Extend Your Lease

For leaseholders, a property with extended lease represents a secure family inheritance. Such properties are also more marketable as it can be difficult to secure a mortgage against a lease of less than 70 years.

From a freeholder's perspective the process enables them to realise value from their asset without surrendering the freehold.

Lease extensions do not require participation of other leaseholders in the building.

The terms of a lease extension may be agreed informally. Alternatively, qualifying leaseholders can compel the freeholder to grant a lease extension via the statutory process.

Whichever route is chosen, it is critical that both sides have an accurate valuation of the cost of lease extension.

Statutory Lease Extension

  • The cost of the lease extension is fixed at the date on which the leaseholder(s) serve the freeholder with their legal Notice of claim.
  • The lease will be extended by a further 90 years.
  • The new lease should be on the same terms as the existing lease, subject to modifications to update the old lease, modify a defect or to update a term of the lease where the law has changed.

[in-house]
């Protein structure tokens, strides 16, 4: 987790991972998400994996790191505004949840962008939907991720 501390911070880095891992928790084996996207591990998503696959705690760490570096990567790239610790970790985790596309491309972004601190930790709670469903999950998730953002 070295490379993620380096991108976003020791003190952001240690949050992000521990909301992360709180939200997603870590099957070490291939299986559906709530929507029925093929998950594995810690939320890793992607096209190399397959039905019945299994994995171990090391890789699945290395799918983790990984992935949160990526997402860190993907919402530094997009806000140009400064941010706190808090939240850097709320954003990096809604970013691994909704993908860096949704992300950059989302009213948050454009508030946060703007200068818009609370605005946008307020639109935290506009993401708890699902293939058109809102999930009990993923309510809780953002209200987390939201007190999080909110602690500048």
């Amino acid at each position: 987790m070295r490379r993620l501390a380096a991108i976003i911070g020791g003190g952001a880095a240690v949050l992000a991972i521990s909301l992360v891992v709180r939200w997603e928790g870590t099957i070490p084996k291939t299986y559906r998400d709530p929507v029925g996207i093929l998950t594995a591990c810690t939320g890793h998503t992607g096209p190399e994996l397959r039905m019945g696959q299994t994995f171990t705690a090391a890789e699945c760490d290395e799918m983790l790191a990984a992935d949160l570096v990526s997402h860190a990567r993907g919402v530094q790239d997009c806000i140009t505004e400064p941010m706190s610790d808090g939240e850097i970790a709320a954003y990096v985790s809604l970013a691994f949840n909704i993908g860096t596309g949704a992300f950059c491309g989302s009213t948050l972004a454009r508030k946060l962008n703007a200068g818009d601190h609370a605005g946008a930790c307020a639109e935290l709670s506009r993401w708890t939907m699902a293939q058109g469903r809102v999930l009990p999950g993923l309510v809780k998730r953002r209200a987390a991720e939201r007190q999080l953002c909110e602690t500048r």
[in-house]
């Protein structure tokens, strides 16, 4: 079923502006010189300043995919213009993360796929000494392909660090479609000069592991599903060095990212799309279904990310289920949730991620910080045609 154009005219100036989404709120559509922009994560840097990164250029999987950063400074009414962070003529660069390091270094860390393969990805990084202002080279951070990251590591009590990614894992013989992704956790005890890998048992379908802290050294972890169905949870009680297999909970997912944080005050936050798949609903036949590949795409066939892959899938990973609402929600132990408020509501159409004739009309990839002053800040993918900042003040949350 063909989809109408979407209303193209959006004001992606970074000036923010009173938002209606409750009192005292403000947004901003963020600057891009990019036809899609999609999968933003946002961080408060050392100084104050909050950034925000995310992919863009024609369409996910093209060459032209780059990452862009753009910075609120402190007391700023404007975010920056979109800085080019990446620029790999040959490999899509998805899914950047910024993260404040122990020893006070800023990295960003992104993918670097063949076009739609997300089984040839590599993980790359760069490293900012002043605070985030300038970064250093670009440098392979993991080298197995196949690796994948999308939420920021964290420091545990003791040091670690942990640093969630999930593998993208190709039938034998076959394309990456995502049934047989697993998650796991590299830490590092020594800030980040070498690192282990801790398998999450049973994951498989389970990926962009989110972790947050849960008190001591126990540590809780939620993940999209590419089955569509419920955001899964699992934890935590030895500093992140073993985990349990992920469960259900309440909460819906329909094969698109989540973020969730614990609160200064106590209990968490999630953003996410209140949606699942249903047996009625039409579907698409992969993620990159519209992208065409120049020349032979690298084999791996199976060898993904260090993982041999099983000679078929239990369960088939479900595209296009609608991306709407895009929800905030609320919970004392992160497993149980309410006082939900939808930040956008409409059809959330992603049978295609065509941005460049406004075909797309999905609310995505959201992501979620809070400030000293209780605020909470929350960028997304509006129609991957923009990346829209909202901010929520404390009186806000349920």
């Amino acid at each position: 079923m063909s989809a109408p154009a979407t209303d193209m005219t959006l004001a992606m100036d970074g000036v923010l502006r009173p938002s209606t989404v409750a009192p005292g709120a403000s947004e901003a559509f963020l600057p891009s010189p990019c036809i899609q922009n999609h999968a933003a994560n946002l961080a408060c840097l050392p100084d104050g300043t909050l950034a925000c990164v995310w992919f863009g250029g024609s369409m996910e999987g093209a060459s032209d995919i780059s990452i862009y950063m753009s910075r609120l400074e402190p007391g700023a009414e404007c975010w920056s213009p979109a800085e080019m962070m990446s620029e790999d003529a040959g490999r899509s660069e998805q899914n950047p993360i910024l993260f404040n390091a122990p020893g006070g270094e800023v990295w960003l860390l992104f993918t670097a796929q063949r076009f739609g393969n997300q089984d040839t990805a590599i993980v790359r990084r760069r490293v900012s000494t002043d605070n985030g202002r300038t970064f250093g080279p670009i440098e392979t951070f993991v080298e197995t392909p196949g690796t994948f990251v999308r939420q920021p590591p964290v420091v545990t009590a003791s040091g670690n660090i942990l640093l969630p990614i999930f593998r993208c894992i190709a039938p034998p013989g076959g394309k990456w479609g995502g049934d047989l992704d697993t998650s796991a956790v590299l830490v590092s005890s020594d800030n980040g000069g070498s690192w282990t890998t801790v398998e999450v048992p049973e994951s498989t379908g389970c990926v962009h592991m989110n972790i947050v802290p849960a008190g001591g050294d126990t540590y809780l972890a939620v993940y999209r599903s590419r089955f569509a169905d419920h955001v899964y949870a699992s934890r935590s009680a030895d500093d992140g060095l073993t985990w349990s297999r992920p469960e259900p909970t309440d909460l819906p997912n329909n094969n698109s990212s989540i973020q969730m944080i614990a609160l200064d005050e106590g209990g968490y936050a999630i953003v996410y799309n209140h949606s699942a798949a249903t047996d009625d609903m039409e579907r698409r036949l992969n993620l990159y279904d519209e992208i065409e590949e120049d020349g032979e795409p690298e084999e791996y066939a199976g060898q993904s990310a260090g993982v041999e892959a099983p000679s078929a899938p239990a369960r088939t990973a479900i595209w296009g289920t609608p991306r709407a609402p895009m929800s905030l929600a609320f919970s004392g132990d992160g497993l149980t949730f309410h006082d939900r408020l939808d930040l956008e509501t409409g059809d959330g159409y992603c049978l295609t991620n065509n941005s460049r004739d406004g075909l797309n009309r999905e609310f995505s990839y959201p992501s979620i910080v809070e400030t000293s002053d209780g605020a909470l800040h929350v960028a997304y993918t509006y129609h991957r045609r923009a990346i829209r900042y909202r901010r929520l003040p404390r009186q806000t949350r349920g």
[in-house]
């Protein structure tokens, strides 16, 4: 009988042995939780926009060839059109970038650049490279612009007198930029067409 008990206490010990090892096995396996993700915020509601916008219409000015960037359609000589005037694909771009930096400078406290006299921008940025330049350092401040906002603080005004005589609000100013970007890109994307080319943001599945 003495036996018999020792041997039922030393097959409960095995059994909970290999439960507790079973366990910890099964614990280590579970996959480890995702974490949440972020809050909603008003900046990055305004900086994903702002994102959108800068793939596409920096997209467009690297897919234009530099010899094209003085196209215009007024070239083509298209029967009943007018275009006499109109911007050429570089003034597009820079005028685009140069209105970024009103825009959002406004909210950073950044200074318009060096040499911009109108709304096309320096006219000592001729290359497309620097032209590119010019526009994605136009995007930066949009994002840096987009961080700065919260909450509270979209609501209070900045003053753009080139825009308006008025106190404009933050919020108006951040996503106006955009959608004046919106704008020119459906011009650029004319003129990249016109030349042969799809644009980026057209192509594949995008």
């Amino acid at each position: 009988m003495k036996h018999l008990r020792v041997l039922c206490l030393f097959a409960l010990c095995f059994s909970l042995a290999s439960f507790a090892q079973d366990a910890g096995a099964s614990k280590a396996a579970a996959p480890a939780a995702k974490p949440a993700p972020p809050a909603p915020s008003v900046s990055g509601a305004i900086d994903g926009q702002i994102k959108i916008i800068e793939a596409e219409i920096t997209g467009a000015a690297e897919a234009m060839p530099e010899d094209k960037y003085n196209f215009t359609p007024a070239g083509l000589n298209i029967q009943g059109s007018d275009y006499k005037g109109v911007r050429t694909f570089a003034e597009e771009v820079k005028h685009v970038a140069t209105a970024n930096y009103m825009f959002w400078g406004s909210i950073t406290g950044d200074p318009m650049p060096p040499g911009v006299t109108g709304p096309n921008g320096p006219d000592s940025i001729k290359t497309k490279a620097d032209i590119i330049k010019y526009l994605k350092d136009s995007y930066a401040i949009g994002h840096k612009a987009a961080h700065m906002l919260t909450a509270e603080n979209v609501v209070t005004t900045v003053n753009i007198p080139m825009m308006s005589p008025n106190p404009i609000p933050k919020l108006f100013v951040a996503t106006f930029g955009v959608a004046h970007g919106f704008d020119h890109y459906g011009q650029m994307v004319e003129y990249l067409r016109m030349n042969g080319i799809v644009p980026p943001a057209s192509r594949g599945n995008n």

• 'Peppercorn' Ground Rent will be charged under the new lease, essentially meaning that the lease becomes rent free.
  • If the cost of the lease extension, terms of the new lease or cost of the freeholder's legal/surveyor's fees cannot be agreed, the matter can be referred to the First-tier Tribunal (Property Chamber) for arbitration.
  • The statutory route can take several months to complete.
  • If a leaseholder withdraws from the statutory process they may then become liable for the freeholder's costs up to that point.

Informal Lease Extension

  • The cost of the lease extension may increase during the process - particularly if negotiations are protracted.
  • The number of additional years added to the lease may vary depending on negotiations.
  • Additional clauses may be added to the new lease, or existing clauses altered. These may be onerous to the leaseholder.
  • The Ground Rent may be increased.
  • The freeholder will likely require that their legal and/or surveyor's fees be paid by the leaseholder. These costs are unlikely to be negotiable, or refundable if the transaction does not complete.
  • If a leaseholder proceeds down the statutory route after failed informal negotiations, they may be required to pay additional statutory legal/surveyor's costs
  • The process can be concluded relatively quickly, although not if negotiations fail or either party withdraws from the transaction.